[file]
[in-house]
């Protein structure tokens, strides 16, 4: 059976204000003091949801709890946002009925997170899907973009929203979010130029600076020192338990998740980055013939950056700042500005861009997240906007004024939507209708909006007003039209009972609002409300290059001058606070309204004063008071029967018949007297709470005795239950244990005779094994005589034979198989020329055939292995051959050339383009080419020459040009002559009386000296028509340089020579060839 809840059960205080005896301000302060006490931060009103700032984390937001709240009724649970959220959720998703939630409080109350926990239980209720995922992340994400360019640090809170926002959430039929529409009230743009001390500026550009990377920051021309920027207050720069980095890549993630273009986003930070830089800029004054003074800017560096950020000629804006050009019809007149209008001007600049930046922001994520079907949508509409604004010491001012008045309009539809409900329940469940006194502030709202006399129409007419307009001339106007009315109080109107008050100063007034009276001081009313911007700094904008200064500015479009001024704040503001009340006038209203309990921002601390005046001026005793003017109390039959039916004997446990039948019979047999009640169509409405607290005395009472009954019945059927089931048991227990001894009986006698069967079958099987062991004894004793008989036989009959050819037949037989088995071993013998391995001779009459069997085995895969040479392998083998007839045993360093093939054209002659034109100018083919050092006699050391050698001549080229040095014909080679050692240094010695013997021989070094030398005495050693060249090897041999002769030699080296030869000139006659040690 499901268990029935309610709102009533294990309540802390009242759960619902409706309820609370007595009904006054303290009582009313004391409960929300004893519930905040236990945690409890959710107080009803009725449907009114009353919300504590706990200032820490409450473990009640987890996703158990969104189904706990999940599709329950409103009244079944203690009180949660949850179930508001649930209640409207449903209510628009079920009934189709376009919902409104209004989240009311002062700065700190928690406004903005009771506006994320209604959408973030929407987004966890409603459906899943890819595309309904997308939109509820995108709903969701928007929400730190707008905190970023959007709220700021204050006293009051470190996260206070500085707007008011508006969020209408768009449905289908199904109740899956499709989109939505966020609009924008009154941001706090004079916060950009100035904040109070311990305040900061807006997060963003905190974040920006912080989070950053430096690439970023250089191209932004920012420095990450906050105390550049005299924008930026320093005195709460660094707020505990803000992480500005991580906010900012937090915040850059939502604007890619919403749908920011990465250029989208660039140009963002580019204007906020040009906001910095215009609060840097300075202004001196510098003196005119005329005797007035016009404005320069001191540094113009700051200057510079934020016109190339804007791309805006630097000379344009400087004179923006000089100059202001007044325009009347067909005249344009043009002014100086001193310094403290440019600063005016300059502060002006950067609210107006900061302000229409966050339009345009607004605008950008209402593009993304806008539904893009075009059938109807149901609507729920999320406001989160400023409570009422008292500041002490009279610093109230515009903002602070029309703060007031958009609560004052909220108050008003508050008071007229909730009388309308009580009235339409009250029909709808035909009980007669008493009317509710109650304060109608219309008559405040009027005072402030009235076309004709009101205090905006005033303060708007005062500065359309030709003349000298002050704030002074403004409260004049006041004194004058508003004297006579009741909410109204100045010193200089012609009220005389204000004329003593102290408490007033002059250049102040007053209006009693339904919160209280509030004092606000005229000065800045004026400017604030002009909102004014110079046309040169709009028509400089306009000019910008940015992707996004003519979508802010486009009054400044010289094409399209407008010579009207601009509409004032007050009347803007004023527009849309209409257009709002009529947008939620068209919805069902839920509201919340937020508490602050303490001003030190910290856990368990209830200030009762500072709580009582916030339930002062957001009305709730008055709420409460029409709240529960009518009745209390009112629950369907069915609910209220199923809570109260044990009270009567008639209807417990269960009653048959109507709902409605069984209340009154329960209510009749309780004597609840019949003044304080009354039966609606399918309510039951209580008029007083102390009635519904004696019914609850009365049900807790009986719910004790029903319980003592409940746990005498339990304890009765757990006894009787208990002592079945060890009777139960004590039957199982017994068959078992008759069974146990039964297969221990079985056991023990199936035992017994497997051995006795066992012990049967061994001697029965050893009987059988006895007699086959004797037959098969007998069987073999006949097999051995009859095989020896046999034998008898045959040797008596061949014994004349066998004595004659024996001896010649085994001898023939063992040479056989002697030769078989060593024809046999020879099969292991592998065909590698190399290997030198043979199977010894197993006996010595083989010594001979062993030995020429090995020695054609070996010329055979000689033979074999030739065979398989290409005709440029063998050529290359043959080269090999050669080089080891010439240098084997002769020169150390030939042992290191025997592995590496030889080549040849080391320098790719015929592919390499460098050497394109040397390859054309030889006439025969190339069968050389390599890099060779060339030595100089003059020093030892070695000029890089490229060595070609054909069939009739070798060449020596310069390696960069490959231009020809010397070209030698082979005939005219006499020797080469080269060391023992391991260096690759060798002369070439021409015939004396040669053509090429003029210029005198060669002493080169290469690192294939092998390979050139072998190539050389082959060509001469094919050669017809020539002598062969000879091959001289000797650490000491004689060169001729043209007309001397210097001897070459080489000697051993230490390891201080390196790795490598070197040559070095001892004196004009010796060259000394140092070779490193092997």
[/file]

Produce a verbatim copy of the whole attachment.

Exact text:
[in-house]
């Protein structure tokens, strides 16, 4: 059976204000003091949801709890946002009925997170899907973009929203979010130029600076020192338990998740980055013939950056700042500005861009997240906007004024939507209708909006007003039209009972609002409300290059001058606070309204004063008071029967018949007297709470005795239950244990005779094994005589034979198989020329055939292995051959050339383009080419020459040009002559009386000296028509340089020579060839 809840059960205080005896301000302060006490931060009103700032984390937001709240009724649970959220959720998703939630409080109350926990239980209720995922992340994400360019640090809170926002959430039929529409009230743009001390500026550009990377920051021309920027207050720069980095890549993630273009986003930070830089800029004054003074800017560096950020000629804006050009019809007149209008001007600049930046922001994520079907949508509409604004010491001012008045309009539809409900329940469940006194502030709202006399129409007419307009001339106007009315109080109107008050100063007034009276001081009313911007700094904008200064500015479009001024704040503001009340006038209203309990921002601390005046001026005793003017109390039959039916004997446990039948019979047999009640169509409405607290005395009472009954019945059927089931048991227990001894009986006698069967079958099987062991004894004793008989036989009959050819037949037989088995071993013998391995001779009459069997085995895969040479392998083998007839045993360093093939054209002659034109100018083919050092006699050391050698001549080229040095014909080679050692240094010695013997021989070094030398005495050693060249090897041999002769030699080296030869000139006659040690 499901268990029935309610709102009533294990309540802390009242759960619902409706309820609370007595009904006054303290009582009313004391409960929300004893519930905040236990945690409890959710107080009803009725449907009114009353919300504590706990200032820490409450473990009640987890996703158990969104189904706990999940599709329950409103009244079944203690009180949660949850179930508001649930209640409207449903209510628009079920009934189709376009919902409104209004989240009311002062700065700190928690406004903005009771506006994320209604959408973030929407987004966890409603459906899943890819595309309904997308939109509820995108709903969701928007929400730190707008905190970023959007709220700021204050006293009051470190996260206070500085707007008011508006969020209408768009449905289908199904109740899956499709989109939505966020609009924008009154941001706090004079916060950009100035904040109070311990305040900061807006997060963003905190974040920006912080989070950053430096690439970023250089191209932004920012420095990450906050105390550049005299924008930026320093005195709460660094707020505990803000992480500005991580906010900012937090915040850059939502604007890619919403749908920011990465250029989208660039140009963002580019204007906020040009906001910095215009609060840097300075202004001196510098003196005119005329005797007035016009404005320069001191540094113009700051200057510079934020016109190339804007791309805006630097000379344009400087004179923006000089100059202001007044325009009347067909005249344009043009002014100086001193310094403290440019600063005016300059502060002006950067609210107006900061302000229409966050339009345009607004605008950008209402593009993304806008539904893009075009059938109807149901609507729920999320406001989160400023409570009422008292500041002490009279610093109230515009903002602070029309703060007031958009609560004052909220108050008003508050008071007229909730009388309308009580009235339409009250029909709808035909009980007669008493009317509710109650304060109608219309008559405040009027005072402030009235076309004709009101205090905006005033303060708007005062500065359309030709003349000298002050704030002074403004409260004049006041004194004058508003004297006579009741909410109204100045010193200089012609009220005389204000004329003593102290408490007033002059250049102040007053209006009693339904919160209280509030004092606000005229000065800045004026400017604030002009909102004014110079046309040169709009028509400089306009000019910008940015992707996004003519979508802010486009009054400044010289094409399209407008010579009207601009509409004032007050009347803007004023527009849309209409257009709002009529947008939620068209919805069902839920509201919340937020508490602050303490001003030190910290856990368990209830200030009762500072709580009582916030339930002062957001009305709730008055709420409460029409709240529960009518009745209390009112629950369907069915609910209220199923809570109260044990009270009567008639209807417990269960009653048959109507709902409605069984209340009154329960209510009749309780004597609840019949003044304080009354039966609606399918309510039951209580008029007083102390009635519904004696019914609850009365049900807790009986719910004790029903319980003592409940746990005498339990304890009765757990006894009787208990002592079945060890009777139960004590039957199982017994068959078992008759069974146990039964297969221990079985056991023990199936035992017994497997051995006795066992012990049967061994001697029965050893009987059988006895007699086959004797037959098969007998069987073999006949097999051995009859095989020896046999034998008898045959040797008596061949014994004349066998004595004659024996001896010649085994001898023939063992040479056989002697030769078989060593024809046999020879099969292991592998065909590698190399290997030198043979199977010894197993006996010595083989010594001979062993030995020429090995020695054609070996010329055979000689033979074999030739065979398989290409005709440029063998050529290359043959080269090999050669080089080891010439240098084997002769020169150390030939042992290191025997592995590496030889080549040849080391320098790719015929592919390499460098050497394109040397390859054309030889006439025969190339069968050389390599890099060779060339030595100089003059020093030892070695000029890089490229060595070609054909069939009739070798060449020596310069390696960069490959231009020809010397070209030698082979005939005219006499020797080469080269060391023992391991260096690759060798002369070439021409015939004396040669053509090429003029210029005198060669002493080169290469690192294939092998390979050139072998190539050389082959060509001469094919050669017809020539002598062969000879091959001289000797650490000491004689060169001729043209007309001397210097001897070459080489000697051993230490390891201080390196790795490598070197040559070095001892004196004009010796060259000394140092070779490193092997």